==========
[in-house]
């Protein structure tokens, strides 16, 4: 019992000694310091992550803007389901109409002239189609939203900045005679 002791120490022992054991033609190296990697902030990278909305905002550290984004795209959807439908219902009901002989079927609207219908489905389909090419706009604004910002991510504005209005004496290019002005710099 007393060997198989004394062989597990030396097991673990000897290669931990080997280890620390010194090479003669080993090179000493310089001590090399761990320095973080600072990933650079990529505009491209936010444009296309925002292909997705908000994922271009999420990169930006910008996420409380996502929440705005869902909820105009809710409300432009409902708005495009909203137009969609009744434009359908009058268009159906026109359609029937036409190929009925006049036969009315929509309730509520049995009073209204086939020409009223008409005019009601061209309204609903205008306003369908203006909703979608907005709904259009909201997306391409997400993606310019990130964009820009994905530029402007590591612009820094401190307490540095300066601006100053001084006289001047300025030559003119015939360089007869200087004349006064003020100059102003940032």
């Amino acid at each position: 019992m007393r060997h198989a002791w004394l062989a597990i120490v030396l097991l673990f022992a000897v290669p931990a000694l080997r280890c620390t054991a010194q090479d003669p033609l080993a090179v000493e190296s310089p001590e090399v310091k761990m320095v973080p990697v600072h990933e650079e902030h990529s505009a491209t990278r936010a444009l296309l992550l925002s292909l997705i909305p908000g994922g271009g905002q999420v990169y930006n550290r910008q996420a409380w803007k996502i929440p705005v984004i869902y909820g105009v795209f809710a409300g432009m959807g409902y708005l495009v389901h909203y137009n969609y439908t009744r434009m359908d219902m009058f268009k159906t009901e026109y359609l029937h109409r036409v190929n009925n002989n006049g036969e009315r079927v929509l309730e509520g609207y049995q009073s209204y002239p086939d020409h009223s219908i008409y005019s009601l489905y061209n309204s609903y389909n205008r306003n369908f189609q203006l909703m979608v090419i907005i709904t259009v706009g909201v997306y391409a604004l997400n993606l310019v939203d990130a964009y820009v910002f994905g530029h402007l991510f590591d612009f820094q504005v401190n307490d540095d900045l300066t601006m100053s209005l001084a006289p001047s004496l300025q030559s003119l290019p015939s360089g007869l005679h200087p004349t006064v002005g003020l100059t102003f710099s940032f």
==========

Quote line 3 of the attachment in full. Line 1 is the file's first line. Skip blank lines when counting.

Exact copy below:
């Amino acid at each position: 019992m007393r060997h198989a002791w004394l062989a597990i120490v030396l097991l673990f022992a000897v290669p931990a000694l080997r280890c620390t054991a010194q090479d003669p033609l080993a090179v000493e190296s310089p001590e090399v310091k761990m320095v973080p990697v600072h990933e650079e902030h990529s505009a491209t990278r936010a444009l296309l992550l925002s292909l997705i909305p908000g994922g271009g905002q999420v990169y930006n550290r910008q996420a409380w803007k996502i929440p705005v984004i869902y909820g105009v795209f809710a409300g432009m959807g409902y708005l495009v389901h909203y137009n969609y439908t009744r434009m359908d219902m009058f268009k159906t009901e026109y359609l029937h109409r036409v190929n009925n002989n006049g036969e009315r079927v929509l309730e509520g609207y049995q009073s209204y002239p086939d020409h009223s219908i008409y005019s009601l489905y061209n309204s609903y389909n205008r306003n369908f189609q203006l909703m979608v090419i907005i709904t259009v706009g909201v997306y391409a604004l997400n993606l310019v939203d990130a964009y820009v910002f994905g530029h402007l991510f590591d612009f820094q504005v401190n307490d540095d900045l300066t601006m100053s209005l001084a006289p001047s004496l300025q030559s003119l290019p015939s360089g007869l005679h200087p004349t006064v002005g003020l100059t102003f710099s940032f």